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PNS Daily Newscast - July 23, 2019 


A bipartisan deal reached to avert U.S. government default. Also on our Tuesday rundown: a new report calculates the high hospital costs for employers. Plus, new legislation could help protect Florida's at-risk wildlife.

Daily Newscasts

Archive: May 4, 2017

Food-insecure Kentuckians face an average food budget shortfall of $15.79 each week. (Kentucky Association of Foodbanks)

FRANKFORT, Ky. – An annual snapshot of food insecurity shows Kentucky is making some strides in the fight to end hunger. The Map the Meal Gap 2017 report by Feeding America released Thursday tracks who is struggling with hunger and where they live. According to the findings, Kentucky's foo ...Read More

Research has shown

HARTFORD, Conn. – A bill to ban so-called conversion gay therapy in Connecticut has moved a big step closer to becoming law. The bill passed the state's House of Representatives on Tuesday by a vote 141-to-8. Final passage would make Connecticut the seventh state in the nation to ban the lon ...Read More

Medicaid supports much of the health-care provided in West Virginia schools. (Mary Kuhlman)

CHARLESTON, W.Va. – Health care providers say a Republican bill that includes Medicaid cuts would threaten West Virginia's school health services. Medicaid pays much of the cost for school nurses and therapists here, and for more than 50 school-based community clinics, many in rural areas. ...Read More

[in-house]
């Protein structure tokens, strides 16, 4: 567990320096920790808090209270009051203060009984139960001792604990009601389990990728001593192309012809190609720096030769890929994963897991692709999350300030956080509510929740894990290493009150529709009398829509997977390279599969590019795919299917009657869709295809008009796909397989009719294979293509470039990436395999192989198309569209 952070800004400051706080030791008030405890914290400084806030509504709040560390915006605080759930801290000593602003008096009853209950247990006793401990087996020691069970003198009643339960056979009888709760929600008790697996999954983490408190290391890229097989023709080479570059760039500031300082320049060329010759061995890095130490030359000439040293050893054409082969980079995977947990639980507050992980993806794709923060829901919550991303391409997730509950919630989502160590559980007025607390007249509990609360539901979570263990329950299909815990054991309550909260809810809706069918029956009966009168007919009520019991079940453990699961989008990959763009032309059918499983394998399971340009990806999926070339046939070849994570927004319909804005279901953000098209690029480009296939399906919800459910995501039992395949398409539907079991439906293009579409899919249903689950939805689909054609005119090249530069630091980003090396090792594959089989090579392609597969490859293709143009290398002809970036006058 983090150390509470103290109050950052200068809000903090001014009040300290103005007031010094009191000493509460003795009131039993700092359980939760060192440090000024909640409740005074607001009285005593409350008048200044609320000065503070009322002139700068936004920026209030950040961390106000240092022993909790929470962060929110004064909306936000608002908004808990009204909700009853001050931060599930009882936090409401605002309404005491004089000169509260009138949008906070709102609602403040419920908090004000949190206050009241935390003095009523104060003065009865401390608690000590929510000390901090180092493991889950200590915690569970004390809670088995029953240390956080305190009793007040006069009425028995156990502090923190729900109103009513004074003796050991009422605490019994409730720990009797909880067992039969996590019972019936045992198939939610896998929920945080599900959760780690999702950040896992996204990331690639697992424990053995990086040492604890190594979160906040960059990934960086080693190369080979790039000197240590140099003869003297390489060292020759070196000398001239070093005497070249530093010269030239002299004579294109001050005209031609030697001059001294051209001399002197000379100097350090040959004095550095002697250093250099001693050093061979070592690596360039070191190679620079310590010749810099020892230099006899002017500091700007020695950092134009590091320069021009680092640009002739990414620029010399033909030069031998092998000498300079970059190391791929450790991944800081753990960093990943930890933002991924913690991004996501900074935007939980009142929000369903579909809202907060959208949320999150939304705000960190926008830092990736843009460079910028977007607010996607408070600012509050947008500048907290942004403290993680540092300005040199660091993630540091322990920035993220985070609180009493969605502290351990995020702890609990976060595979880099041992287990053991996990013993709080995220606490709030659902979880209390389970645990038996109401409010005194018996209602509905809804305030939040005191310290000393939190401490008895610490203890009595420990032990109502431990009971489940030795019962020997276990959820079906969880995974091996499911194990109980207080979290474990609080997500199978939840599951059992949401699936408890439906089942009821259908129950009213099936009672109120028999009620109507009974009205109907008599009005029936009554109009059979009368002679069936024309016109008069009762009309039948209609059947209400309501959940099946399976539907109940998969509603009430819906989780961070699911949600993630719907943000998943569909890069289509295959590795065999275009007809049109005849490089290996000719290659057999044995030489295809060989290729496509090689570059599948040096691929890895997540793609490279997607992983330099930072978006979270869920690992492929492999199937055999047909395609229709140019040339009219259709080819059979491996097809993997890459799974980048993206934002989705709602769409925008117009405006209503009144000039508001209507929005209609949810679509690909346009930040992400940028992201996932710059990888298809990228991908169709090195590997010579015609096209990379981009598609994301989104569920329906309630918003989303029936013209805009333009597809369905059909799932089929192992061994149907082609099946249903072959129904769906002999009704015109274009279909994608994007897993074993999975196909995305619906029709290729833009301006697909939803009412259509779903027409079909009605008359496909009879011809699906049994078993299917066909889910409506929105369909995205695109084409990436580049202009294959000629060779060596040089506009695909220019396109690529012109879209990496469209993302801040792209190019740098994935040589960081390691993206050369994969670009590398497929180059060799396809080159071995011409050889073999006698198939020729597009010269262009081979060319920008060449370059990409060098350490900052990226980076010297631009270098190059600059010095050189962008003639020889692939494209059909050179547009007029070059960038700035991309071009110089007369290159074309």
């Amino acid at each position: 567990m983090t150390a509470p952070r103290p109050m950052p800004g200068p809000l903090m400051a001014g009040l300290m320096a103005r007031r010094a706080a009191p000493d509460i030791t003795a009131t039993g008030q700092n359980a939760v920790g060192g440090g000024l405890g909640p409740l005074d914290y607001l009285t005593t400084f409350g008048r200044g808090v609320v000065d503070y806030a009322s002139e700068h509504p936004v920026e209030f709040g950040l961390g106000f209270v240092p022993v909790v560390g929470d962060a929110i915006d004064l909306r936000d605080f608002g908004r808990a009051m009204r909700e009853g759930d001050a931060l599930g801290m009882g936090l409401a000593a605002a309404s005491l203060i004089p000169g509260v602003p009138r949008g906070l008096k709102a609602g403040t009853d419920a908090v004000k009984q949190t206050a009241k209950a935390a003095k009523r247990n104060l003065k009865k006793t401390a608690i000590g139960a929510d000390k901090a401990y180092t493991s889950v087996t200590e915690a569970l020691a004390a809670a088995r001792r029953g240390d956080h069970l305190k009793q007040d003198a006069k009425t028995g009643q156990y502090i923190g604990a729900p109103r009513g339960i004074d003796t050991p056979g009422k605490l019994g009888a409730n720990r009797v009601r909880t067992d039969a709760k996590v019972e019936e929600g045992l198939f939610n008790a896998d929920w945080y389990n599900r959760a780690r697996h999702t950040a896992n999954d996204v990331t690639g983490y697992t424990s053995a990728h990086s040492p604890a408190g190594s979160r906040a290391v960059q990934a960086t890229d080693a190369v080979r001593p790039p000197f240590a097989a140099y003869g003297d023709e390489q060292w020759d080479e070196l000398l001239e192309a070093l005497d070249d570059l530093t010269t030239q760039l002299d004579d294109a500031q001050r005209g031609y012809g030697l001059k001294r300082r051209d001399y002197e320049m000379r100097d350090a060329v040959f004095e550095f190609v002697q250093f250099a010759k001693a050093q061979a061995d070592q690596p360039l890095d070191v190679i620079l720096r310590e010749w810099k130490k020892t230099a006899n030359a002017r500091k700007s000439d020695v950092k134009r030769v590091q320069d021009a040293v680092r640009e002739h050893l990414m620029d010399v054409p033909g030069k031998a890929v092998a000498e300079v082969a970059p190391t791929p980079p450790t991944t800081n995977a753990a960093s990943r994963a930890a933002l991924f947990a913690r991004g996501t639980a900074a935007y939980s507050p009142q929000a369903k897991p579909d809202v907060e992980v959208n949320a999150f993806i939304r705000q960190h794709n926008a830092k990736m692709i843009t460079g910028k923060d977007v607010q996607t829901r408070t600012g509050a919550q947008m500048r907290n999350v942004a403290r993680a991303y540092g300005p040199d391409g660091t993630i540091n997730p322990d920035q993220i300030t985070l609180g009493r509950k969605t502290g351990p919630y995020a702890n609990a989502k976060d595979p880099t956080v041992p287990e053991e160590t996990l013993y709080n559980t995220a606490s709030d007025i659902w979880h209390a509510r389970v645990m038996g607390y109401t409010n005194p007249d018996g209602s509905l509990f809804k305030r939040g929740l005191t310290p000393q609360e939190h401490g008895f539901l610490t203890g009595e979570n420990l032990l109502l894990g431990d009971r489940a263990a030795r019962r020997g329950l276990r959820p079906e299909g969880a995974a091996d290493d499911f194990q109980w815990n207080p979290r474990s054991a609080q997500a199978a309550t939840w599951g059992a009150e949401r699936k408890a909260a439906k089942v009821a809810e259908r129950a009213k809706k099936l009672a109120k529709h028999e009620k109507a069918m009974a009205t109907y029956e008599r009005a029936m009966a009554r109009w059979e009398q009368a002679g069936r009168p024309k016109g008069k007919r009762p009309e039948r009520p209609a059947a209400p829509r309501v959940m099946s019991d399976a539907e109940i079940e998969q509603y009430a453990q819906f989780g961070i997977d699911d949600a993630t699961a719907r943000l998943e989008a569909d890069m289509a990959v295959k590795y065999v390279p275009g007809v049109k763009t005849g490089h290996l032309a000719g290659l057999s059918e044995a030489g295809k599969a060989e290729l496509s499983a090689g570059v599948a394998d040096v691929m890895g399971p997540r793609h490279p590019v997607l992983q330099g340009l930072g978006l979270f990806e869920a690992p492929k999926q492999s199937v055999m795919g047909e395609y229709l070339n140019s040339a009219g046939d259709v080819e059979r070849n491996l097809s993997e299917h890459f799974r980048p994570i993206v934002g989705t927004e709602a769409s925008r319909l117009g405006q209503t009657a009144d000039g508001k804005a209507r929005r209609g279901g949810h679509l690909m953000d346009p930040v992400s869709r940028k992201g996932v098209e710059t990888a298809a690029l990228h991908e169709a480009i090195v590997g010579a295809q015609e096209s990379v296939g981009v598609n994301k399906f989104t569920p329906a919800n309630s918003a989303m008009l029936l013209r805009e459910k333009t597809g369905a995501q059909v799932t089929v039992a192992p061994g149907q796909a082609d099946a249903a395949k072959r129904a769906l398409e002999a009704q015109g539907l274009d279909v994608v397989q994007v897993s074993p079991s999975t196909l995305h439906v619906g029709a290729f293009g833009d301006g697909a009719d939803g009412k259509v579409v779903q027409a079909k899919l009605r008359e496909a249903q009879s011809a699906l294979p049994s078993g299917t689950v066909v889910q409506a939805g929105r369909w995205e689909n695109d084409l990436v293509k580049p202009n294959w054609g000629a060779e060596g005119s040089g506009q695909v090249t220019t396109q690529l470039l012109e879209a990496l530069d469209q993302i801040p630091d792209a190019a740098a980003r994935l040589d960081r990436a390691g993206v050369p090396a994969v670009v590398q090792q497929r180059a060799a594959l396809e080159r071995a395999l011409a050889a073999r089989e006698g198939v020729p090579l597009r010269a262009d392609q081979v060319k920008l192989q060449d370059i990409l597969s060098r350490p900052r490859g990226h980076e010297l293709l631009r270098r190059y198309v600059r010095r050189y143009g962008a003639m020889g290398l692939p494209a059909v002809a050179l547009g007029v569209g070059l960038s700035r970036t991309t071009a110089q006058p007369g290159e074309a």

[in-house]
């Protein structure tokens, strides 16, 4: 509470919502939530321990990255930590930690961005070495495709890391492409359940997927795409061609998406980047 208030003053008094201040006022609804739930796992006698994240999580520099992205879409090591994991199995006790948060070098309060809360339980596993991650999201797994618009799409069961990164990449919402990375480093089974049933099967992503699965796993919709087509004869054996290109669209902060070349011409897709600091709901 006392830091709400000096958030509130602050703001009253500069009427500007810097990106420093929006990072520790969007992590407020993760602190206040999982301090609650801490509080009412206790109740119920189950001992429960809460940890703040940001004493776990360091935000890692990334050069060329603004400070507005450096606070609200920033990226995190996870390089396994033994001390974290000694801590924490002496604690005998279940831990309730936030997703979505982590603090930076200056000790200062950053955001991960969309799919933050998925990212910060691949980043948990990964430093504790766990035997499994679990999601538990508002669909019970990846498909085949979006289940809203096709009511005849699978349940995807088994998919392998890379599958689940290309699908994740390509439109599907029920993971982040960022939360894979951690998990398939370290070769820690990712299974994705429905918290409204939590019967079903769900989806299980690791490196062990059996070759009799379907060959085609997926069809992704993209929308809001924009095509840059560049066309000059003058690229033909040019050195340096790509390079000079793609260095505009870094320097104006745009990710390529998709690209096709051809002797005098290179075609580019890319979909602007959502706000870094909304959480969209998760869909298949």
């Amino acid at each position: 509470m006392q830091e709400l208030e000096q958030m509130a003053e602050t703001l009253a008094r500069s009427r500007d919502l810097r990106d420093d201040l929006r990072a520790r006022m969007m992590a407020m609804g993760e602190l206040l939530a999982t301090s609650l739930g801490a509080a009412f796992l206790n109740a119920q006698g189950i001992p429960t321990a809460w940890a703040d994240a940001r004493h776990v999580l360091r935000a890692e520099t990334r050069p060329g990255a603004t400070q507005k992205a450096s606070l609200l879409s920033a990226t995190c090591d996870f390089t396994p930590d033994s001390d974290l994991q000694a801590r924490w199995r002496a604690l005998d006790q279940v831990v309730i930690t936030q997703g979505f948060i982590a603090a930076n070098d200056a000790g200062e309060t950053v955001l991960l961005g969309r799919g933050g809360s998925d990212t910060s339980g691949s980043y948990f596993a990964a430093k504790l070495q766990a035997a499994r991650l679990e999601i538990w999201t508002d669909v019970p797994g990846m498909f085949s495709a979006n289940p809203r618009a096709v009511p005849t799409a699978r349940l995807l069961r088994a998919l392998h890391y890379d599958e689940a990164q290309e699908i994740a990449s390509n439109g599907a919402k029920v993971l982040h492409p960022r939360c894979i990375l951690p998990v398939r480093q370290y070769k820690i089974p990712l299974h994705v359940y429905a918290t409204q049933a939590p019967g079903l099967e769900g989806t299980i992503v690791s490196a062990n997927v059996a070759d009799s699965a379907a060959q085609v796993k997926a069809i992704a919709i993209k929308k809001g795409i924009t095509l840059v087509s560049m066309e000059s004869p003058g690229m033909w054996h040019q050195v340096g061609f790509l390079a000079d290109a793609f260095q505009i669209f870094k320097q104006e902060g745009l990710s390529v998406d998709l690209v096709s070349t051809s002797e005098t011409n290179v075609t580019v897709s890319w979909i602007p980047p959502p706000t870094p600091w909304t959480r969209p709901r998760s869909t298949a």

An Obama-era executive order banning discrimination by federal employees against LGBTQ people could be reversed by President Trump today. (Flickr/Euro)

CARSON CITY, Nev. -- Today is the National Day of Prayer, and LGBTQ groups are bracing for an executive order President Trump is expected to sign today that would lift some Obama-era protections for people in the LGBTQ community in the name of "religious freedom.” A previous version of the o ...Read More

Advocates say millions of Americans between ages 50 and 64 could pay more for health insurance if the American Health Care Act is approved without a pre-existing conditions benefit. (alvarez/GettyImages)

LITTLE ROCK, Ark. -- The House could vote today on the latest version of the American Health Care Act, but advocates say this bill could put an even greater number of older Americans at risk of losing their health coverage. The removal of protections for those with pre-existing conditions could ca ...Read More

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